12 minute read

TLS X.509 Client Certificates

How to secure Internet Servers with X.509 Client Certificates? How to deploy X.509 Client Certificates ? How does a Certificate Signing Request (CSR) work ? In this hands-on video we will run a little nodejs Server that requests Authentication with an X.509 Client Certificate, we will Sandbox a CSR with XCA and we will have a look at OpenXPKI which is a great Software to automate processes around TLS and Certificate Generation, Key Management and the like. Last but not least I show a Blueprint on how to securely link a hosted MQTT into your home automation Software.

The nodejs Server Example is on my github

The XCA Tool can be obtained here

More Info on my Cheat Sheet Repo on Github

Watch the video on YouTube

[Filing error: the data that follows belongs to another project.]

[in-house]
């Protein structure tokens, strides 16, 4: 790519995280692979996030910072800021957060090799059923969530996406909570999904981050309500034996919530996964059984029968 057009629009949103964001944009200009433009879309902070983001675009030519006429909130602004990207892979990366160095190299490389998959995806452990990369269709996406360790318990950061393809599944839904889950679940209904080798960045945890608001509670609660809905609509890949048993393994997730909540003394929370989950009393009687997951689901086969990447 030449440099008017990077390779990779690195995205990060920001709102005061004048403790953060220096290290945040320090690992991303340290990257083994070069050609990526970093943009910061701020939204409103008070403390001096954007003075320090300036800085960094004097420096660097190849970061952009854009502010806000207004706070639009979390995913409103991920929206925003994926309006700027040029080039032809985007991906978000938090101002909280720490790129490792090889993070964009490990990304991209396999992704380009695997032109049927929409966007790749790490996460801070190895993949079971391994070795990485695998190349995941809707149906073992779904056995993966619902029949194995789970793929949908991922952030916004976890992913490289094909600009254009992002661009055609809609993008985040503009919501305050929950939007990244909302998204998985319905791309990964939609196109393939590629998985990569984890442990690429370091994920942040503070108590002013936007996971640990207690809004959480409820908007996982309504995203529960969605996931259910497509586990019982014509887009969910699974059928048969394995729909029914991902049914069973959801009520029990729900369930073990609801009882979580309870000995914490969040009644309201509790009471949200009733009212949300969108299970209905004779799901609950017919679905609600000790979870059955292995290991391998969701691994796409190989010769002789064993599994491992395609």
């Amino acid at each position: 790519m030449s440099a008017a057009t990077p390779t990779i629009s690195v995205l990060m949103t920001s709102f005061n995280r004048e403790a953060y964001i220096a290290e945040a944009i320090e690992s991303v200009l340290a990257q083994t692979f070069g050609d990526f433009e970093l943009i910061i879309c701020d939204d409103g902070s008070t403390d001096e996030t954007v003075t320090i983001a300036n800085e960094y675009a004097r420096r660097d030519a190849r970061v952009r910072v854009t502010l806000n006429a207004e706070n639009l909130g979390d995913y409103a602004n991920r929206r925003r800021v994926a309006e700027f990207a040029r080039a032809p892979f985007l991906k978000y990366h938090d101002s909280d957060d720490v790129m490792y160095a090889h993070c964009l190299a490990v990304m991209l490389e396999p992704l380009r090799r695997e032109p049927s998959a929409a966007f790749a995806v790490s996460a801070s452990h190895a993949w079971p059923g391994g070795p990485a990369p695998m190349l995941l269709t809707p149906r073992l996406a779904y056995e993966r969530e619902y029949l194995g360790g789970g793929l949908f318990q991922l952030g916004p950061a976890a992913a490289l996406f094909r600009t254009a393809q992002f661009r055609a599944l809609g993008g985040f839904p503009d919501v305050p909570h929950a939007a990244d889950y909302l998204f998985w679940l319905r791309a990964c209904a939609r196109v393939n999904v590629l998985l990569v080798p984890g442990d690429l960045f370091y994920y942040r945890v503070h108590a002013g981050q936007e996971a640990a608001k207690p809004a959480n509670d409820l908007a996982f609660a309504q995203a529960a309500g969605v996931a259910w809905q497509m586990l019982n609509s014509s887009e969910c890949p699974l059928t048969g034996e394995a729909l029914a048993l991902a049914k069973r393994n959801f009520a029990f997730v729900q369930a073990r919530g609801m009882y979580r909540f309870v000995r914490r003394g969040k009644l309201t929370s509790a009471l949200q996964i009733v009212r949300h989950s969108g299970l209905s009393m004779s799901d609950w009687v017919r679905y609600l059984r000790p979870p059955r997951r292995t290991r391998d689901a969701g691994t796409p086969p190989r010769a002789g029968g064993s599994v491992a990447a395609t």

Click to view the entire transcript (the use case) Let me show you how I open the door to my house or to my garage at home with my mobile phone. I open this app where I can type in a pin, click on this button and then the door opens. That app is in fact just a web page running on a web server in the cloud. Now I hear you say – “Marc, are you mad – do you really allow everyone to open the door to your house at night?” - of course not – the site is protected with a client certificate. That means that my phone is the only device on this planet that can browse to that web site. Here is how I did it. We had talked about certificates and about this nice GUI here called XCA in the last episode. I showed you how to generate a Certificate Authority, a CA, and how to generate server certificates. Now the great thing with X.509 certificates is, that we can also use them for client authentication. That means that a web server would only answer requests coming from a device that has the right certificate. All others will be rejected. Imagine how you could secure for example your Nextcloud instance, your personal photo collection or – like I do – simple apps to interface with your IOT at home in a way that only you can use them from your tablet or phone. (Demo server from my Github) If you browse to my github repository, then you can find an example for nodejs that does exactly what I showed here – it shows a web page with the two input lines for a pin and two buttons. In order to use it, you will need a host with nodejs installed. Windows, MacOS or Linux – it doesn’t matter. Just copy the files to a subdirectory and start node testserver.js. The server now answers requests on port 8443. So if you now browse to let’s say https://testserver:8443/form then you will most probably get a certificate warning. In the ca subdirectory you can find a self-signed certificate authority (CA) that you can import into your browser. In Chrome and Firefox this is done under the security settings. Alternatively - if you want to run this on a server with valid Let's encrypt certificates or the like, just replace the files server.crt and server.key with the certificate and private key of your "real" server. Don't replace the ca.crt file as it's used for client authentication! The files server.crt and server.key in the ca subdirectory have been signed with the ca.crt for testing purposes. If you want to test without certificate warning, then you could just make an entry into your host file and point testserver to any host, for example your localhost by adding the following into your /etc/hosts file (on Linux) or your C:\Windows\System32\drivers\etc\hosts file (on Windows). If you now browse to the URL again, then your browser should tell you that you have been rejected as you don't have the right client certificate installed. That's the purpose of this exercise ;-) - In order to gain access, you need to import the file testuser.p12 from the xca.db sub directory into your browser. Let me do this. I’ll go again into the security settings of my browser, then import the certificate. The password for this is hello. Let me open the page again – and now the magic happens. My browser tells me that the server is requesting authentication. It asks me which certificate I should provide. If I now select the testuser certificate, then the page opens. I can use it as desired. Without having to type any username or password, without using a VPN. Just plain TLS certificates. Very transparent. On my phone, it would just use the certificate without asking. (How to generate client certificates) So – how can we generate our own client certificates then? Just like in the last episode, we will use XCA for this (you could do this on the command line as well with OpenSSL of course). Launch XCA and open the xca.db file from my github – this already contains some sample data. As you can see, there is a CA, a server certificate and also a client certificate. How did I generate the client certificate? Well, pretty much like the server certificate in the last episode. I clicked on “New Certificate”, just this time I chose and applied the TLS_client template. As a common name this time I just entered the name “testuser” And of course this one also needs a key. So I generated a new one. In order to be able to use this with my web browser or phone, I exported it as PKCS#12 file, because that file format contains both the key and the certificate and also I know that my iPhone can read that type of certificate files. As there is a private key inside, I now needed to protect it with a password. The password for all the sample data on my github is just “hello”. (how secure is this) You might have doubts on the security of this. And you are right to challenge that. We should not take security lightly. In a nutshell, the certificate is just another authentication factor. An authentication factor can be something you know – such as a user name and password – it can be something that you are – so biometric data, or it can be something you have – like a key, a token or a certificate. So if you wanted to let’s say make the admin frontend of your nextcloud or photo sharing app or anything else super secure, then I would not ask you to remove or replace the password authentication, but rather add the client certificate requirement on top of it. That would reduce the surface that you potentially expose to hackers by a huge percentage – I’d say above 99% really. Why? If you have services running in the web – be it a password protected web site or an ssh server or whatever – then you will see hundreds if not thousands of log entries from people or bots attempting to connect to it. Every single day. They get to the login prompt and now they can start guessing passwords or using cross site scripts or injection attacks to your frontend. If you had that site locked down with a client certificate, then all these attempts would not even get to that page on the application layer because they would be rejected by TLS a layer below. On the presentation layer, between the TCP protocol and the application. Still, there are remaining attack vectors. If someone gained control over the server, then they could of course do whatever they wanted there. You still need to secure the server. If someone had gained control over your client, then they could potentially steal the client certificate and use it. If someone is able to get into the middle between you and the server, then they can potentially intercept data as well and exploit weaknesses of the protocol. Last but not least, if someone had a day 0 exploit to TLS, or if you used an old version of TLS that has known vulnerabilities, then they could use that as well. But still – the security level is not worse with certificates than it was without certificates. All these attack vectors can be exploited with or without certificates. (how to deploy client certificates) The main challenge with this concept however is the distribution of the client certificates. Not a big thing if you need to put it into one single web browser. But how would you distribute these let’s say to 10 or 100 clients? And how would you distribute them to let’s say an iPhone? In an enterprise environment those devices would be managed by a central Mobile Device Management platform such as intune or altiris or the like. In the home environment this is a challenge though. Let me first quickly show you how it should NOT be done. I’ll attach the PKCS#12 file (which includes the certificate _and_ the private key) to an email and send that email to my mobile phone. Now this is great in the sense that I can now easily open and install the certificate. But even though the PKCS#12 format is password protected, this is a weak protection. Especially if you chose a super weak password like 12345 or hello. This would actually open an additional attack vector – the interception of the certificate. (Certificate Signing Requests, CSR) So how to deal with this? In a real life secure scenario, the private keys should never ever leave the system where they have been generated on. Now – I do not have an app that allows me to generate keys on my iphone, so let me show you this with two instances of XCA. One instance would be the client who wants to have a client certificate signed by the CA, let’s call him Marc – that’s me, and the other instance would be the site that has the private key for the CA, let’s call it onemarcfifty.com. So first, I would download the ca certificate from onemarcfifty.com. The public part. Without the private key. Then I would generate a private key which I would want to use with that certificate. Now – rather than creating a certificate (which I could not sign anyhow because I don’t have onemarcfifty.com’s private key), I would now generate a Certificate Signing request, a CSR. That CSR contains the public key that complements my private key. And I would then submit that CSR to onemarcfifty.com. So let me export this on Marc’s side and then import it on onemarcfifty.com’s side. On the Onemarcfifty.com side, this CSR can now be signed with their CA. That generates a certificate below the CA here. Now Onemarcfifty would export that ready made certificate which now contains the public keys of Marc and of the onemarcfifty.com CA. But still no private key has been transferred. Onemarcfifty.com send me that certificate and I’ll import it. Because I do have my own private key plus the public key of the CA, the certificate will now be properly linked to the CA and I can use it. You could in theory do that workflow over e-mail – I would really not recommend it, but you could. No secret information was transmitted at any point in time. Just - a thoroughly forged man-in-the-middle attack could still be possible. A malicious attacker who has access to your e-Mail could replace your request with their own and hence get granted access to onemarcfifty.com. Also – some information that you transfer with the CSR could be used to lower the effort for brute forcing the encryption. Please remember that most successful attacks do not attack the encryption. They rather try to circumvent it. And many popular attacks in the past aimed at the authentication process. That means the part of the process where you prove that you are authorized to obtain a certificate. If you send the CSR via e-mail then the only authentication is your e-mail address. The CA can’t verify your key. There is actually free and open source software available for that type of workflow. Have a look at openxpki for example. You can self host this software. For testing purposes, there is a demo site where we can actually log in with demo accounts and submit CSRs and they’ll sign it for us. So I create a CSR - export it - Generate a Request on the openxpki platform - Now – here I am at the same time the officer who approves this request – normally that would be a 3rd person. - And now I can download the signed certificate from here. So – if I made the access to that site quite secure with let’s say an additional 2nd factor such as a one time password or a temporary code sent via text message, or the site would only be available in the intranet for example, then I could make that quite secure – by home or small business standards. If I go back to the initial application that I have shown in the beginning, then we could even take this blue print further. Many home automation products can use MQTT as a protocol. Let’s say you have your MQTT Server running here at home in a container or on your router. And here on the other end we are in the internet, so outside of the LAN. In order to open the door at home we need to publish a command to MQTT. Now here we could have a VPS, a cloud server for a dollar or a free oracle instance or the like that has Letsencrypt Server certificates. If we add a self-signed CA here then we can do the following. Our MQTT at home could communicate over TLS with an MQTT instance here on the VPS. Our phone could securely connect to a little nodejs server here using client certificates and issue the command to the local MQTT which would in turn relay the command to the MQTT at home which would then instruct the home automation to open the door. No passwords, no VPN, no hole in the firewall, no port forwarding. Nothing. Just the right certificates at the right places. Guys, we’re running out of time. Let me know if you liked this episode. Leave me a comment if you want follow-ups. All links and the example code are in the description and on my github server. In any case – thank you so much for watching. Stay safe, stay healthy, bye for now.